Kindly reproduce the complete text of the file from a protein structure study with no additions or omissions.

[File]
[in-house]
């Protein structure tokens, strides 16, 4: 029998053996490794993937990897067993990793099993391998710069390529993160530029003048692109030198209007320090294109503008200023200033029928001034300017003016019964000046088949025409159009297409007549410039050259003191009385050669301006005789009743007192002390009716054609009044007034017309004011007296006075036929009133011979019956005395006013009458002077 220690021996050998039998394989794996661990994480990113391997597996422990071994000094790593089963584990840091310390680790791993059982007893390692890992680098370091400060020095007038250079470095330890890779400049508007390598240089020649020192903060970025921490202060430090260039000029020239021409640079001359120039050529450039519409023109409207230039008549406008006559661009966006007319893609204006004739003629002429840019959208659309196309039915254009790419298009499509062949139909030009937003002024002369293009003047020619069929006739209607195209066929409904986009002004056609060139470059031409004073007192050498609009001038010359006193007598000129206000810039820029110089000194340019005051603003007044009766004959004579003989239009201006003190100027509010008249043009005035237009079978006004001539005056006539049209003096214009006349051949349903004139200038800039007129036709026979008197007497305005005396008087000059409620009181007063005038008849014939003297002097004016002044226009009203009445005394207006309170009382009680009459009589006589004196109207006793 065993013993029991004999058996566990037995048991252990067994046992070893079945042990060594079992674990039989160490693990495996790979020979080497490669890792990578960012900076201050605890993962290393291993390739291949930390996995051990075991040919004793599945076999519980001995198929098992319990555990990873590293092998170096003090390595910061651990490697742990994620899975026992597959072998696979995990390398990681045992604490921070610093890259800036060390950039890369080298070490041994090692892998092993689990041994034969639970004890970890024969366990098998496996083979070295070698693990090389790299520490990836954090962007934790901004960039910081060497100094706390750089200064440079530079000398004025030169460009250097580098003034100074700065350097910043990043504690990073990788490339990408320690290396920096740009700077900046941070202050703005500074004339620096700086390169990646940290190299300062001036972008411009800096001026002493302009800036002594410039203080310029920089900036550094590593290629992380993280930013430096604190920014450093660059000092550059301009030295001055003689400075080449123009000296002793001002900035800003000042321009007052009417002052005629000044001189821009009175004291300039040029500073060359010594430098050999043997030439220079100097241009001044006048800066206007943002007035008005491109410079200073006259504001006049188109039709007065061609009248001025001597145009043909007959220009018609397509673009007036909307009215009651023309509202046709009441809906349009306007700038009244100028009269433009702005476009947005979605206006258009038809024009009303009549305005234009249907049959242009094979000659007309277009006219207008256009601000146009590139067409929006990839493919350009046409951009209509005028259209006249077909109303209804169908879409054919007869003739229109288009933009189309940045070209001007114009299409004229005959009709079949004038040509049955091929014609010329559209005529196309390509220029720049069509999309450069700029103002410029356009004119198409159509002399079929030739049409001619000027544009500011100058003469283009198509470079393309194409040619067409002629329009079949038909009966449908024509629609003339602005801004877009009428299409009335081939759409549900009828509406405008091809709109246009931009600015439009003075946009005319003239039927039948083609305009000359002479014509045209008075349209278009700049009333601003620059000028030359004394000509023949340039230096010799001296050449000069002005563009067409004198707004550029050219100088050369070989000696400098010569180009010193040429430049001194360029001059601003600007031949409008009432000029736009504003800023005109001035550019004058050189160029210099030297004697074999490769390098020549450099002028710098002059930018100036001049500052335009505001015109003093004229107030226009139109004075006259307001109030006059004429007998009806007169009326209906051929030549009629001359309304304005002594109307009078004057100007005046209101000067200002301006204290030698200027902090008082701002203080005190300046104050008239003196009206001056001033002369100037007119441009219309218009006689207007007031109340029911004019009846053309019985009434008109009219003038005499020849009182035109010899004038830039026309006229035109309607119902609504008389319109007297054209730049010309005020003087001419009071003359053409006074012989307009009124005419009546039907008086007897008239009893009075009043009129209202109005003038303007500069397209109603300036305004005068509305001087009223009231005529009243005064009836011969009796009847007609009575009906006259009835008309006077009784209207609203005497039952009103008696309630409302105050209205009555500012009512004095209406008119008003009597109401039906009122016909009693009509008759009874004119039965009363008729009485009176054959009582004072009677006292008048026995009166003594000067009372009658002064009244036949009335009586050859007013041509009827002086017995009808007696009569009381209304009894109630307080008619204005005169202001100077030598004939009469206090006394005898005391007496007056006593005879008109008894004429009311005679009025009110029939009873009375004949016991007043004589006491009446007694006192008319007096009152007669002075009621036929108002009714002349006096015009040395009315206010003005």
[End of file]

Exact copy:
[in-house]
């Protein structure tokens, strides 16, 4: 029998053996490794993937990897067993990793099993391998710069390529993160530029003048692109030198209007320090294109503008200023200033029928001034300017003016019964000046088949025409159009297409007549410039050259003191009385050669301006005789009743007192002390009716054609009044007034017309004011007296006075036929009133011979019956005395006013009458002077 220690021996050998039998394989794996661990994480990113391997597996422990071994000094790593089963584990840091310390680790791993059982007893390692890992680098370091400060020095007038250079470095330890890779400049508007390598240089020649020192903060970025921490202060430090260039000029020239021409640079001359120039050529450039519409023109409207230039008549406008006559661009966006007319893609204006004739003629002429840019959208659309196309039915254009790419298009499509062949139909030009937003002024002369293009003047020619069929006739209607195209066929409904986009002004056609060139470059031409004073007192050498609009001038010359006193007598000129206000810039820029110089000194340019005051603003007044009766004959004579003989239009201006003190100027509010008249043009005035237009079978006004001539005056006539049209003096214009006349051949349903004139200038800039007129036709026979008197007497305005005396008087000059409620009181007063005038008849014939003297002097004016002044226009009203009445005394207006309170009382009680009459009589006589004196109207006793 065993013993029991004999058996566990037995048991252990067994046992070893079945042990060594079992674990039989160490693990495996790979020979080497490669890792990578960012900076201050605890993962290393291993390739291949930390996995051990075991040919004793599945076999519980001995198929098992319990555990990873590293092998170096003090390595910061651990490697742990994620899975026992597959072998696979995990390398990681045992604490921070610093890259800036060390950039890369080298070490041994090692892998092993689990041994034969639970004890970890024969366990098998496996083979070295070698693990090389790299520490990836954090962007934790901004960039910081060497100094706390750089200064440079530079000398004025030169460009250097580098003034100074700065350097910043990043504690990073990788490339990408320690290396920096740009700077900046941070202050703005500074004339620096700086390169990646940290190299300062001036972008411009800096001026002493302009800036002594410039203080310029920089900036550094590593290629992380993280930013430096604190920014450093660059000092550059301009030295001055003689400075080449123009000296002793001002900035800003000042321009007052009417002052005629000044001189821009009175004291300039040029500073060359010594430098050999043997030439220079100097241009001044006048800066206007943002007035008005491109410079200073006259504001006049188109039709007065061609009248001025001597145009043909007959220009018609397509673009007036909307009215009651023309509202046709009441809906349009306007700038009244100028009269433009702005476009947005979605206006258009038809024009009303009549305005234009249907049959242009094979000659007309277009006219207008256009601000146009590139067409929006990839493919350009046409951009209509005028259209006249077909109303209804169908879409054919007869003739229109288009933009189309940045070209001007114009299409004229005959009709079949004038040509049955091929014609010329559209005529196309390509220029720049069509999309450069700029103002410029356009004119198409159509002399079929030739049409001619000027544009500011100058003469283009198509470079393309194409040619067409002629329009079949038909009966449908024509629609003339602005801004877009009428299409009335081939759409549900009828509406405008091809709109246009931009600015439009003075946009005319003239039927039948083609305009000359002479014509045209008075349209278009700049009333601003620059000028030359004394000509023949340039230096010799001296050449000069002005563009067409004198707004550029050219100088050369070989000696400098010569180009010193040429430049001194360029001059601003600007031949409008009432000029736009504003800023005109001035550019004058050189160029210099030297004697074999490769390098020549450099002028710098002059930018100036001049500052335009505001015109003093004229107030226009139109004075006259307001109030006059004429007998009806007169009326209906051929030549009629001359309304304005002594109307009078004057100007005046209101000067200002301006204290030698200027902090008082701002203080005190300046104050008239003196009206001056001033002369100037007119441009219309218009006689207007007031109340029911004019009846053309019985009434008109009219003038005499020849009182035109010899004038830039026309006229035109309607119902609504008389319109007297054209730049010309005020003087001419009071003359053409006074012989307009009124005419009546039907008086007897008239009893009075009043009129209202109005003038303007500069397209109603300036305004005068509305001087009223009231005529009243005064009836011969009796009847007609009575009906006259009835008309006077009784209207609203005497039952009103008696309630409302105050209205009555500012009512004095209406008119008003009597109401039906009122016909009693009509008759009874004119039965009363008729009485009176054959009582004072009677006292008048026995009166003594000067009372009658002064009244036949009335009586050859007013041509009827002086017995009808007696009569009381209304009894109630307080008619204005005169202001100077030598004939009469206090006394005898005391007496007056006593005879008109008894004429009311005679009025009110029939009873009375004949016991007043004589006491009446007694006192008319007096009152007669002075009621036929108002009714002349006096015009040395009315206010003005």